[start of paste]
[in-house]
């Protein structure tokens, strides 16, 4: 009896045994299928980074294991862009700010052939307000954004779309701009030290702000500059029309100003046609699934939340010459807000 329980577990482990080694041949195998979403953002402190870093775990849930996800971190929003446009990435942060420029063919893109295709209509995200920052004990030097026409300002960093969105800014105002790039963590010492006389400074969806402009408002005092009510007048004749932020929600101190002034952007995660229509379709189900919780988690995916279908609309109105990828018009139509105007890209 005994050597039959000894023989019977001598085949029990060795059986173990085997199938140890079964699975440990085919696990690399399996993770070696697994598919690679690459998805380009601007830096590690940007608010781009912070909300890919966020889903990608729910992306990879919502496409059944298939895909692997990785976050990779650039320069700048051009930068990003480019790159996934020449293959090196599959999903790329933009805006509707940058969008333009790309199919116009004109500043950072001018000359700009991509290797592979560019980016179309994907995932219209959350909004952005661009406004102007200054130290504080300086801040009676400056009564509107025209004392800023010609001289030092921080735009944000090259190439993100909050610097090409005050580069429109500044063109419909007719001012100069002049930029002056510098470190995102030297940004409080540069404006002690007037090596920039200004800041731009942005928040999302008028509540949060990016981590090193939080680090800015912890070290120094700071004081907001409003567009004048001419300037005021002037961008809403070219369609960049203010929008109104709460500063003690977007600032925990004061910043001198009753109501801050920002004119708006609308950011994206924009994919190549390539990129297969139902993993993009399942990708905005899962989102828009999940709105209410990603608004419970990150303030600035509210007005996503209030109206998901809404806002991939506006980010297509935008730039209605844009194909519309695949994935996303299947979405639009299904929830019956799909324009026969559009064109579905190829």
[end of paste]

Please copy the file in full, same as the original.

[in-house]
């Protein structure tokens, strides 16, 4: 009896045994299928980074294991862009700010052939307000954004779309701009030290702000500059029309100003046609699934939340010459807000 329980577990482990080694041949195998979403953002402190870093775990849930996800971190929003446009990435942060420029063919893109295709209509995200920052004990030097026409300002960093969105800014105002790039963590010492006389400074969806402009408002005092009510007048004749932020929600101190002034952007995660229509379709189900919780988690995916279908609309109105990828018009139509105007890209 005994050597039959000894023989019977001598085949029990060795059986173990085997199938140890079964699975440990085919696990690399399996993770070696697994598919690679690459998805380009601007830096590690940007608010781009912070909300890919966020889903990608729910992306990879919502496409059944298939895909692997990785976050990779650039320069700048051009930068990003480019790159996934020449293959090196599959999903790329933009805006509707940058969008333009790309199919116009004109500043950072001018000359700009991509290797592979560019980016179309994907995932219209959350909004952005661009406004102007200054130290504080300086801040009676400056009564509107025209004392800023010609001289030092921080735009944000090259190439993100909050610097090409005050580069429109500044063109419909007719001012100069002049930029002056510098470190995102030297940004409080540069404006002690007037090596920039200004800041731009942005928040999302008028509540949060990016981590090193939080680090800015912890070290120094700071004081907001409003567009004048001419300037005021002037961008809403070219369609960049203010929008109104709460500063003690977007600032925990004061910043001198009753109501801050920002004119708006609308950011994206924009994919190549390539990129297969139902993993993009399942990708905005899962989102828009999940709105209410990603608004419970990150303030600035509210007005996503209030109206998901809404806002991939506006980010297509935008730039209605844009194909519309695949994935996303299947979405639009299904929830019956799909324009026969559009064109579905190829």